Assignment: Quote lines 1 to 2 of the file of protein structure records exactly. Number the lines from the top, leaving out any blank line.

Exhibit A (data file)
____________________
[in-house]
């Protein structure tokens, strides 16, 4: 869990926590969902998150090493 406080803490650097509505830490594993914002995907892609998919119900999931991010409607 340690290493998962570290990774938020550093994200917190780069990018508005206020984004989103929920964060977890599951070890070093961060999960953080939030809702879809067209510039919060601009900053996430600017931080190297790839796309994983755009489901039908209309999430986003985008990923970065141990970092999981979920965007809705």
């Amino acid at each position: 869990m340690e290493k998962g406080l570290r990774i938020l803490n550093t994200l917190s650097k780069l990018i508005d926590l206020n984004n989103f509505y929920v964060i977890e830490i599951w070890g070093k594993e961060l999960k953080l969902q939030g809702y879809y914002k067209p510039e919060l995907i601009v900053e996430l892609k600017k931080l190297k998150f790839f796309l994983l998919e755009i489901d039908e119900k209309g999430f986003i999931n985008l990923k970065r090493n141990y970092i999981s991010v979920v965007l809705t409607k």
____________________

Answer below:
[in-house]
């Protein structure tokens, strides 16, 4: 869990926590969902998150090493 406080803490650097509505830490594993914002995907892609998919119900999931991010409607 340690290493998962570290990774938020550093994200917190780069990018508005206020984004989103929920964060977890599951070890070093961060999960953080939030809702879809067209510039919060601009900053996430600017931080190297790839796309994983755009489901039908209309999430986003985008990923970065141990970092999981979920965007809705």